Good evening Mr Chairman, Vice-Chairmen, Directors, and Delegates,
I am particularly honoured to host this reception this evening, on the occasion of the XIIth ETO Administrative Council and XXVth ECTRA Plenary. I would like to begin by welcoming you to Paris and thanking you for joining us, both personally and on behalf of the College of the Telecommunications Regulatory Authority.
This meeting is highly significant for ART, as it is the first time, since the creation of the French Telecommunications Regulatory Authority, that I have had the pleasure of meeting representatives from two institutions which play a vital role in regulatory co-operation in Europe - ETO and ECTRA.
So if you will allow me, I would like to make some brief introductions. As we will be working together, I think that it is important for us to get to know each other better. The French Telecommunications Regulatory Authority was created just over a year ago, on 5 January 1997, in order to prepare for the 1st January 1998 deadline and to implement full competition conditions, in accordance with European Union legislation. ART is an independent regulator, comprising five governing members appointed for a non-renewable six year term.
The 1996 Telecommunications Act set out the legislative framework and the conditions governing its implementation and laid down the responsibilities of the telecommmunications minister and the telecommunications regulatory authority.
According to this framework, the minister is responsible for laying down the regulatory ground rules and for allocating licences for public networks and the telephone service. He represents France in international bodies and during international negotiations, and in this capacity is head of the French delegation within the CEPT and ECTRA.
For its part, ART is in charge of setting out the technical and financial conditions governing competition on the telecommunications market. Its ensuing responsibilities include processing licence applications, allocating operators number and frequency resources, and controlling universal service funding and interconnection issues. ART is also an arbitrator, which may be called upon to settle disputes and may impose fines and administrative penalties.
Since ART was created, it has focused its work on preparing for the arrival of competition. The French telecommunications market has been open to full competition for two months now, and I think that we have accomplished our first mission, as the conditions necessary for a competitive environment are now in place in our country, thanks to the combined action of the ministry and ART. The regulatory framework is in place; the licensing process is under way, with several licences already issued - including for national coverage; and the technical conditions necessary for competition have been established: carrier selection and number portability, interconnection arrangements and the universal service funding mechanism.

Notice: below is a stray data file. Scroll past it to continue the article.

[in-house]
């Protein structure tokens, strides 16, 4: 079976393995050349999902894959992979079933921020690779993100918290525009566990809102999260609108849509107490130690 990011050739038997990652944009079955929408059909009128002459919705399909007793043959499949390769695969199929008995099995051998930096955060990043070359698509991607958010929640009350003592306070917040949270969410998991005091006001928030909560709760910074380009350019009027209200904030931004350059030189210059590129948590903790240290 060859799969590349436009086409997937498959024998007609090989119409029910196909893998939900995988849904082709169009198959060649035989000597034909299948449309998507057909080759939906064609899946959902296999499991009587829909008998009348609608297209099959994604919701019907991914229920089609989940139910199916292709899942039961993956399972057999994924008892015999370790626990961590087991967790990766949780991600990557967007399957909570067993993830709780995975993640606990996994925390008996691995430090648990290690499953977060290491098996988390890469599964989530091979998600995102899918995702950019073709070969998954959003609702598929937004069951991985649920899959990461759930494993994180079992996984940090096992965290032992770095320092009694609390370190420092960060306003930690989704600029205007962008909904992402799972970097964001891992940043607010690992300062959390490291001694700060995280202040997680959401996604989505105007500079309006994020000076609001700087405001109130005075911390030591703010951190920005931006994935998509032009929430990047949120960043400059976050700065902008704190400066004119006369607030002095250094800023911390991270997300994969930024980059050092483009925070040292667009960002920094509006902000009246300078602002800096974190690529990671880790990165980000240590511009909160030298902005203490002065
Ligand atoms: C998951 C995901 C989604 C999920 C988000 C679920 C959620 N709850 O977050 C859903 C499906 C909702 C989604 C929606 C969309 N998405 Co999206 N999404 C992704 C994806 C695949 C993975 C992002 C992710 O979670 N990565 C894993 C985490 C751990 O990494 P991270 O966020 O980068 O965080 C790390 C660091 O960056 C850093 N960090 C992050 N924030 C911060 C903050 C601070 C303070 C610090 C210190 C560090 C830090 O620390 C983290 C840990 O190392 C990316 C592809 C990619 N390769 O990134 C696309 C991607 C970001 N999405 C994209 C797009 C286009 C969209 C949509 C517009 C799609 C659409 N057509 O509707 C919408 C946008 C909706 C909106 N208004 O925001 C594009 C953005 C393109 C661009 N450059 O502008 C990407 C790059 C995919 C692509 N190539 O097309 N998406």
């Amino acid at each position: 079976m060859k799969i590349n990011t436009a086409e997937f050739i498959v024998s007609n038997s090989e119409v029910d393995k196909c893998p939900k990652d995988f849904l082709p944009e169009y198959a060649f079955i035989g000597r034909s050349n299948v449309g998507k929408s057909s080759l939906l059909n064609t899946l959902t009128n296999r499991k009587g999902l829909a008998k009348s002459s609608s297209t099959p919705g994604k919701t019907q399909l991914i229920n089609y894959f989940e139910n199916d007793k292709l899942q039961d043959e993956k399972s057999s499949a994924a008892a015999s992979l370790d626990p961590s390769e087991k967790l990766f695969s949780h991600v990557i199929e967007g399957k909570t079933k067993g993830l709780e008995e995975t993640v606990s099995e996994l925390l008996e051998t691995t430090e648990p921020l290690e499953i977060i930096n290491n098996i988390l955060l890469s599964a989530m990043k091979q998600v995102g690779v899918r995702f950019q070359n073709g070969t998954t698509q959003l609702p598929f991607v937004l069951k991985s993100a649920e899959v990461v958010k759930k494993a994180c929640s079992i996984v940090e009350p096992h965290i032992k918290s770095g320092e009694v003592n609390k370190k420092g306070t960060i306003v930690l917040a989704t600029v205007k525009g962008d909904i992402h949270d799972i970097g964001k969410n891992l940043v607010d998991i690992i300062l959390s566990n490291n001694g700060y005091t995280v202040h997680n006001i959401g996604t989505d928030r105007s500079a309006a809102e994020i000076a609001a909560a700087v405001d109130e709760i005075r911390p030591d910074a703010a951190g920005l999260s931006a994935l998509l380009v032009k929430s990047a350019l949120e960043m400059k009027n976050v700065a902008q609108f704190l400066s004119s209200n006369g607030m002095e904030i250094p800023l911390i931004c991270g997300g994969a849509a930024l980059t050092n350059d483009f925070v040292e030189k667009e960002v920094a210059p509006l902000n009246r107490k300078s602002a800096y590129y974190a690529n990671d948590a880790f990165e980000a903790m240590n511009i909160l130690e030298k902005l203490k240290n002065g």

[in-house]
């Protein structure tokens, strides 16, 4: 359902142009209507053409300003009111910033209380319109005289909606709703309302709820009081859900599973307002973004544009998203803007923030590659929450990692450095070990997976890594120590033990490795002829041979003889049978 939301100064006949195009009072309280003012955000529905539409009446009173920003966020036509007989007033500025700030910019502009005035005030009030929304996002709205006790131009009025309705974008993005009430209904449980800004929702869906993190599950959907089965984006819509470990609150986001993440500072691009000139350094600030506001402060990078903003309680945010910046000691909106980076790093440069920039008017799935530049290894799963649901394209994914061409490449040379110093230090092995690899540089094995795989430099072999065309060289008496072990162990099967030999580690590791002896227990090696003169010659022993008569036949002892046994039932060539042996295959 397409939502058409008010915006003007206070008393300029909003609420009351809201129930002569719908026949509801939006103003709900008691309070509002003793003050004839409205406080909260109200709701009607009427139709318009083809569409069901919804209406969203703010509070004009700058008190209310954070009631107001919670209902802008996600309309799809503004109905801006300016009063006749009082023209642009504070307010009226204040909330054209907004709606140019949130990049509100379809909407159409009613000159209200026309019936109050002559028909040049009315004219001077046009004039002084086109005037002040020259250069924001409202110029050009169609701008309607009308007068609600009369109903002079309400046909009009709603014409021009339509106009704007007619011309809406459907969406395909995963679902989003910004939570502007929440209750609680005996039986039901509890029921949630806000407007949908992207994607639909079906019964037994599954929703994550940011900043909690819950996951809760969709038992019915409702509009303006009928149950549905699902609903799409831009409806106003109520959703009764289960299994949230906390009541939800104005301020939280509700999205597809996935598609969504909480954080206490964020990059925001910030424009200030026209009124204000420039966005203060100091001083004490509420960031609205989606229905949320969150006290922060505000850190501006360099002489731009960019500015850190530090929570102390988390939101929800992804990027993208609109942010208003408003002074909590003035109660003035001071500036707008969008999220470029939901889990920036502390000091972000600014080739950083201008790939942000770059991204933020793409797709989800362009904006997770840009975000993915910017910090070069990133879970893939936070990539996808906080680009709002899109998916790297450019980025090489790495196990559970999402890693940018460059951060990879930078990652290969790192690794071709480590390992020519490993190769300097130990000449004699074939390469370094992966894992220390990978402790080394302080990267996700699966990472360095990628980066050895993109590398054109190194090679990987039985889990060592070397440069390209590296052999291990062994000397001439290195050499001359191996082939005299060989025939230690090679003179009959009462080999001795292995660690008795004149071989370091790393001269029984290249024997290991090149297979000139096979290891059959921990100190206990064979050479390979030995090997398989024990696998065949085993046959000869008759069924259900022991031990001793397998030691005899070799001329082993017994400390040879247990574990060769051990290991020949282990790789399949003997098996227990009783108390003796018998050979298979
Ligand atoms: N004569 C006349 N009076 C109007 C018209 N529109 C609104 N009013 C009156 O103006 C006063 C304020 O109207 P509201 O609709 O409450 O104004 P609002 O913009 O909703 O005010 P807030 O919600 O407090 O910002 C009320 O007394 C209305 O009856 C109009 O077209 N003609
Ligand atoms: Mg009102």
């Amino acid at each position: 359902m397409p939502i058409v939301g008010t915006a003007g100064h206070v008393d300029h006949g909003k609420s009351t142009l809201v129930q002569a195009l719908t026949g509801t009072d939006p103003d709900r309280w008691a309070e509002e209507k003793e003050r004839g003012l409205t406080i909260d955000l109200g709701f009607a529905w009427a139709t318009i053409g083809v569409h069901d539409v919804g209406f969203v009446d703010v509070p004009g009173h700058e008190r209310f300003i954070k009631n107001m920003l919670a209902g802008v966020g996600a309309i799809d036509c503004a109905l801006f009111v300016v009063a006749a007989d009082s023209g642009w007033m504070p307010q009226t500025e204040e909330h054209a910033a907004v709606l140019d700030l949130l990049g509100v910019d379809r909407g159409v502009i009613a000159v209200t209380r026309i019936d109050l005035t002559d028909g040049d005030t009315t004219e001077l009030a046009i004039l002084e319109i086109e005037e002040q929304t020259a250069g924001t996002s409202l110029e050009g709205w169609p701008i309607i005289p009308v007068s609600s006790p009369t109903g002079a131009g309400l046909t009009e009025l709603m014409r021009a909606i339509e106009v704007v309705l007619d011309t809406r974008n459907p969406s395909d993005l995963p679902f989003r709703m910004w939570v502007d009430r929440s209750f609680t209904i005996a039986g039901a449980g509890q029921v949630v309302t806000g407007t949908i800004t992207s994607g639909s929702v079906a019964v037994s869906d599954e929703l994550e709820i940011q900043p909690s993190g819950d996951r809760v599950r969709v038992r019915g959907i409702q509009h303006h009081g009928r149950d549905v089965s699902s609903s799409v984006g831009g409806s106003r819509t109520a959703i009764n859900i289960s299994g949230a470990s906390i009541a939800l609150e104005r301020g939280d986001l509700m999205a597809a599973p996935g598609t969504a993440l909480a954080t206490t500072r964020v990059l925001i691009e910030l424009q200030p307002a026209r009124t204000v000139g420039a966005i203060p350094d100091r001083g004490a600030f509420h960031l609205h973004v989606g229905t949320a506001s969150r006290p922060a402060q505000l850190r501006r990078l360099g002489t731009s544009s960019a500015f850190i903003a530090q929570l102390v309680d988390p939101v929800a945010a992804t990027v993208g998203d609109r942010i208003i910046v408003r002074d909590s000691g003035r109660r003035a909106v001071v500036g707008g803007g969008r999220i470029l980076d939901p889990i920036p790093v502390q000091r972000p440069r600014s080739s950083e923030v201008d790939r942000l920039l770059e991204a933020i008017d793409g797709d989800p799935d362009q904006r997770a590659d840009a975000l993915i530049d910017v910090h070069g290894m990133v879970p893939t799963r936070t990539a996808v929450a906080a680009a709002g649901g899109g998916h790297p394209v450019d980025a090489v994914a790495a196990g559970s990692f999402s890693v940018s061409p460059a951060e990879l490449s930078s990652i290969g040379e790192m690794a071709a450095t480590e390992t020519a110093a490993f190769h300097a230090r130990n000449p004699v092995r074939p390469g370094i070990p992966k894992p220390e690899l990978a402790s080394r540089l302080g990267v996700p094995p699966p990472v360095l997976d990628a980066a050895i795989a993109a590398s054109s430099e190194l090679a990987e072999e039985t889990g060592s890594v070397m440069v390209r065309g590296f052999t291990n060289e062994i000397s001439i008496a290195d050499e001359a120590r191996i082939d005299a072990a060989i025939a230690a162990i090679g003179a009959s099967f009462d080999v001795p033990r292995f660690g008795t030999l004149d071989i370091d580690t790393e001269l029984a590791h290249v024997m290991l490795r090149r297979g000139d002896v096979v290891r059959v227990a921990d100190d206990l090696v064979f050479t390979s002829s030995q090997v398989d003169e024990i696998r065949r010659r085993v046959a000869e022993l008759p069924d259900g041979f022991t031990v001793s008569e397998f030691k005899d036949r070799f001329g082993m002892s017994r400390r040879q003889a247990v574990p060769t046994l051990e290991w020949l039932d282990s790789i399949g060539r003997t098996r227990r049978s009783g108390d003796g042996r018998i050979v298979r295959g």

Actions undertaken respectively by ART and ministry staff, combine at international level, where the minister is supported by ART's technical competence and expertise. We thus participate in a broad range of ITU work, in particular on standardisation issues. We also maintain close relations with the European Commission and are involved in preparing France's position in Community and international discussions.
The French Telecommunications Regulatory Authority thus participates alongside the Directorate of Posts and Telecomunications, in ECTRA project teams and plenaries and ETO meetings, thus playing an active role in European regulatory debates.
ART has translated its commitment to this work into action by proposing a candidate to chair the ECTRA Project Team on Numbering, the chairmanship of which is to be renewed during this plenary session. I am delighted to propose our candidature, which illustrates the role that ART has to play in representing France at European level.
I would like to conclude by underlining the importance of your work during this ECTRA Plenary. In the light of upcoming international negotiations, I am fully aware of how significant these meetings are, for all European countries. To take two examples:
First, one item on the agenda of your Plenary session concerns preparations for the ITU meetings: the Forum on World Telecom Policy in Geneva, next week, and the World Telecommunication Development Conference in Malta the following week. As the WTO agreement came into force at the beginning of February, it has become especially important for European countries, including those outside the European Union, to agree on a common framework, to defend their positions within international institutions. For this reason I am glad that all European countries have the opportunity to share in the responsibilities and work carried out within ECTRA governing bodies and project teams.
UMTS is another issue where a common approach between European countries is necessary. With GSM technology, Europe is in a good position to prepare for the next generation of mobile communications. Two important milestones have been reached, with the proposal for a decision adopted by the European Commission on 11 February, setting out the timetable and regulatory framework for the introduction of UMTS, and the agreement on the UMTS radio interface concluded during the ETSI meeting in Paris on 28 January. These two decisions will favour a unified approach by European countries during negotiations within the ITU. I know that this issue will be on the agenda of the joint meeting between ECTRA and ERC on 14 April next. I hope that this meeting will be the occasion to consolidate European positions, which is evidently our common concern.
Once again, I would like to thank you for joining us here this evening, and for all the work you are undertaking. I now propose that we have a drink together, as this is one of the best ways of becoming acquainted.